Siloso Beach Resort’s Head of Sustainability, Sylvain Richer de Forges, writes about the threats of feedback mechanisms. The original article appeared in eco-business.com, and is copied here in its entirety.
While we tend to plan for the future based on current climate inputs and observations, we should also look ahead and take into consideration the dramatic turn of events that could result from positive feedback mechanisms.
A brief overview of feedback mechanisms
Feedback mechanisms are processes which are the direct consequences of other events. Basically, there are two types of feedbacks: positive feedbacks which amplify the on-going trends and negative feedbacks which soften them. As an illustration, two examples of simple feedback mechanisms are given below:
Positive feedback: The warmer the climate (e.g. heat waves), the more energy we consume (e.g. air conditioning), the more GHGs are emitted and therefore the warmer the climate will get. We tend to forget that human behaviour in response to a changing world is in fact a powerful feedback mechanism.
Negative feedback: The warmer the climate; the more water vapour in the atmosphere at any given time; the more clouds which have white surfaces reflective of incoming solar radiations; the cooler the temperatures. Note however that water vapour is also a strong greenhouse gas and therefore also has a positive feedback effect.
Natural equilibrium versus destabilisation
Over billions of years of Earth history, the planet has been subject to a series of dramatic events. In between such events, systems on Earth have reached equilibriums which are governed by closed loop systems and a balance between positive and negative feedback mechanisms.
The current trend however is for human activities to modify some of these natural equilibriums by increasing disorder in the Earth systems.
Many signs of upcoming changes from positive feedbacks are already highly noticeable and measurable (e.g. release of methane gas from the melting permafrost; sea ice melt exposing darker ocean surfaces in the Arctic…). All seem to indicate that positive feedback mechanisms are on the rise and will intensify throughout the century, largely overtaking negative feedback effects which would normally act as a buffer in the systems.
Most climate models (which shape policy decisions) are based on predictions which account for a range of inputs such as emissions scenarios (global amount of GHGs emitted); however few if any seriously consider how systems will evolve when feedback mechanisms are added into the equation.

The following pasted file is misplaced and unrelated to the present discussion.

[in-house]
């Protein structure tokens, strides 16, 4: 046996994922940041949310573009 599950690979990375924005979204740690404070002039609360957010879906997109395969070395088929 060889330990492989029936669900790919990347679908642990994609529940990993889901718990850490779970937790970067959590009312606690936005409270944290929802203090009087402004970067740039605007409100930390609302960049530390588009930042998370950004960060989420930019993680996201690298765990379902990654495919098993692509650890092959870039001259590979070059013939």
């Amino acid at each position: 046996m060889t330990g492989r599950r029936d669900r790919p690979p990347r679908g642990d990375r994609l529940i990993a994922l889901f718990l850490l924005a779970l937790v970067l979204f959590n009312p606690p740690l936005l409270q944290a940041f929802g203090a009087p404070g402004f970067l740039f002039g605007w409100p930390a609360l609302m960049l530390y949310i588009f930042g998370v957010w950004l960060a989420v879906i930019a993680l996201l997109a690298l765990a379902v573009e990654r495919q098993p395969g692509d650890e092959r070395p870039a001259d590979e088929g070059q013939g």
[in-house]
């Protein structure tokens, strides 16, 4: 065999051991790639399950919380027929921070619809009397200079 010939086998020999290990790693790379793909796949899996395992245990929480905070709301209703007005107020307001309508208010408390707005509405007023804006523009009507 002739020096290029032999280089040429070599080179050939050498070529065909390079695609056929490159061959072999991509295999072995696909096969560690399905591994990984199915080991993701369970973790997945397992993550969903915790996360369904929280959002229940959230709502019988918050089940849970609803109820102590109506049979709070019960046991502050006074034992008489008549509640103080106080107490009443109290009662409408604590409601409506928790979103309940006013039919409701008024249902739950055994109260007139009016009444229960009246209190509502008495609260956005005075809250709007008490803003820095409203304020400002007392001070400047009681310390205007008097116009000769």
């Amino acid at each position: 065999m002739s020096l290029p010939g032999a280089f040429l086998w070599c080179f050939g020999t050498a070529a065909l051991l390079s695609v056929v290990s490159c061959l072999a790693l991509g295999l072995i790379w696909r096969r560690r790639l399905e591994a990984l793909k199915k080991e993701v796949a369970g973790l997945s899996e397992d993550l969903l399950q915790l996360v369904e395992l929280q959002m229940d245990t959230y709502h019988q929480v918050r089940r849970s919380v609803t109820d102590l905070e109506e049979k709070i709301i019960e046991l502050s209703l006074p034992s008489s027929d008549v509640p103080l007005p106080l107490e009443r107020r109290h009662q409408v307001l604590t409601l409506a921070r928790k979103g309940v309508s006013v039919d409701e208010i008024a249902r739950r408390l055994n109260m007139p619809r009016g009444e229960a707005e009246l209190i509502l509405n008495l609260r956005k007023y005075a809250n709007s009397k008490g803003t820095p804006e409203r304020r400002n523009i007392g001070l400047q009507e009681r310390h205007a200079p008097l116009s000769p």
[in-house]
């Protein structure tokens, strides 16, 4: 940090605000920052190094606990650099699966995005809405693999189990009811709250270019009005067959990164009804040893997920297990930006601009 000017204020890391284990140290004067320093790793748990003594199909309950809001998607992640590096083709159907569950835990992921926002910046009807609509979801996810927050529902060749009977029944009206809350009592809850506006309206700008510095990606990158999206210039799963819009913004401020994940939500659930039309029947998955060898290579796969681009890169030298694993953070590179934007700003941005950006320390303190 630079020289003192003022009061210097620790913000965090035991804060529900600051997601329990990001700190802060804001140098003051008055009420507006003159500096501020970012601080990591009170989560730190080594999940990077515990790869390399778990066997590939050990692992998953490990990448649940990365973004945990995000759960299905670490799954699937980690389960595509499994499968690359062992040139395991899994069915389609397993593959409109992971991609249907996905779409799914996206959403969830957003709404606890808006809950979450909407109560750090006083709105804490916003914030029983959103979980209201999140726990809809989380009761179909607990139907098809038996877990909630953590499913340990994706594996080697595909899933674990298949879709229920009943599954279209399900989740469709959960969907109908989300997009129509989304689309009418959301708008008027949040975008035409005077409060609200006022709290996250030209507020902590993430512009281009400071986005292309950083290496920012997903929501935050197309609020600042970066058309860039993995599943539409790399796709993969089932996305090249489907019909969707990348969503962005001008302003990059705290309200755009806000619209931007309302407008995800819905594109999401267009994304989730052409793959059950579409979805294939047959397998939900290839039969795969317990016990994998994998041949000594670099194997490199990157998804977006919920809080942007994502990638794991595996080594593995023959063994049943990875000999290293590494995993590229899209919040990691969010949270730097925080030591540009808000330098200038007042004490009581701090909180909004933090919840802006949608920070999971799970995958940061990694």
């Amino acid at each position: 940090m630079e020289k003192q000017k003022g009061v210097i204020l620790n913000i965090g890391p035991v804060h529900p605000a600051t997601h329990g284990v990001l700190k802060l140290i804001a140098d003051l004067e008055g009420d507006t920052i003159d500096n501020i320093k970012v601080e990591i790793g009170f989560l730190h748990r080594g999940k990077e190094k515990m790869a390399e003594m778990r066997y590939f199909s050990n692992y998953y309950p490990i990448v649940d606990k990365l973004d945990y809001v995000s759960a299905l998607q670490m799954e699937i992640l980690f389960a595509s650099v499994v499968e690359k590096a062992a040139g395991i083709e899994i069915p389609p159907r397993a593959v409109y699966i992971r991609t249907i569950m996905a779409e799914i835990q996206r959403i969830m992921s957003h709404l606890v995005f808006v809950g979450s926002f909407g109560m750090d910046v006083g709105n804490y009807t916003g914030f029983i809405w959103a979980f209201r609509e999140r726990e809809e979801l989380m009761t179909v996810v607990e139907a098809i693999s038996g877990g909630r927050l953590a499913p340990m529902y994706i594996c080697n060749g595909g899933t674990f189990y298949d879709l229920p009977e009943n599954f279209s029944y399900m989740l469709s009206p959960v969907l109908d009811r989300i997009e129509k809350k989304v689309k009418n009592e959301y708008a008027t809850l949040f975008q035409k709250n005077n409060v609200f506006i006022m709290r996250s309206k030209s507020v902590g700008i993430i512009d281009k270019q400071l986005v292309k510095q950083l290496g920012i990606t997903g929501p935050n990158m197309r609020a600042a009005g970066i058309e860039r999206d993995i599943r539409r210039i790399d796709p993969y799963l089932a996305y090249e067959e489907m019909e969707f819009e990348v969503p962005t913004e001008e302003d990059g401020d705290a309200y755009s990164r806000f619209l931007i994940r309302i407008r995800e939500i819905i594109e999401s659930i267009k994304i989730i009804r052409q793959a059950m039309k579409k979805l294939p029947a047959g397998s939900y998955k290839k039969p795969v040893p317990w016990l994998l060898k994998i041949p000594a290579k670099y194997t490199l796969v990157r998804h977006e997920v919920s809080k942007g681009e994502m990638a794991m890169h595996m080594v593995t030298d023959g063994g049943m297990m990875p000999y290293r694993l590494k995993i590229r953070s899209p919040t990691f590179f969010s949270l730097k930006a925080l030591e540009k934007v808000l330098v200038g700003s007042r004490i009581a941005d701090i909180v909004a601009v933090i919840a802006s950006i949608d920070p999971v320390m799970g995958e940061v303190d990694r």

The main reason is that systems are incredibly complex. Modelling some of these impacts is proving very difficult, especially certain aspects such as atmospheric water vapour that have both positive and negative feedback effects.
However, reasoning on logical deductions and how systems are likely to react should lead the way to anticipation and a more cautious approach. Some of these positive feedbacks really have the potential to shift the situation from currently alarming to dramatic and irreversible in a short time.
Citing David Suzuki: “We are playing Russian roulette with features of the planet’s atmosphere that will profoundly impact generations to come. How long are we willing to gamble?”
An unwanted but possibly unavoidable solution
If positive feedbacks become a factor as predicted by many climate scientists, our only option may end up being deliberate human negative feedback on a massive scale. We may be forced to attempt to counter warming trends through technological inputs, the most extreme of these actions being Earth Engineering.
Earth Engineering, which is the process of humans voluntarily modifying natural systems on a global scale, is however not without serious consequences and is often considered a last resort.
It may seem like science-fiction but ideas such as injecting sulphur compounds into the upper atmosphere; producing artificial fine clouds on a large scale; fertilising oceans to absorb carbon dioxide; deploying a reflective membrane in the Artic or even sending millions of small mirrors into space to divert the sun rays are ideas which have been proposed and seriously considered to cool down the Earth.
The business case
However, in addition of being extremely risky, all of these engineering measures are also astronomically expensive and far more costly than mitigation measures such as cutting down current GHG emissions and shifting to a low carbon economy.
It is clear from an economical point of view that the cost of dealing with the consequences of climate change will far exceed the cost of mitigating it. This argument has been given over and over again by some leading economists (e.g. The Stern report).
Furthermore we should act fast because we are running out of time. Indeed, because GHGs remain in the atmosphere for extended periods of time, they have been accumulating. We are reaching the point of no return after which the current focus on reducing GHG emissions will no longer make much difference on the outcome (i.e. even the smallest effects will already be dramatic).
Once this point is passed, the next step will probably be to try to remove certain GHGs from the atmosphere on a large scale (which may simply take too long) followed by the final option of earth engineering.
The more we wait, the more extreme and outlandishly expensive the solutions become.
We are truly racing against time and need to intensify our efforts of cutting down GHG emissions through the deployment of renewable energy; shifting away from fossil fuels and intensifying research to come up with new technological and society solutions.
These actions are the ingredients we need to fuel a new economic revolution based on a low carbon economy. The threat of positive feedbacks should be seen as yet another argument to renew our efforts.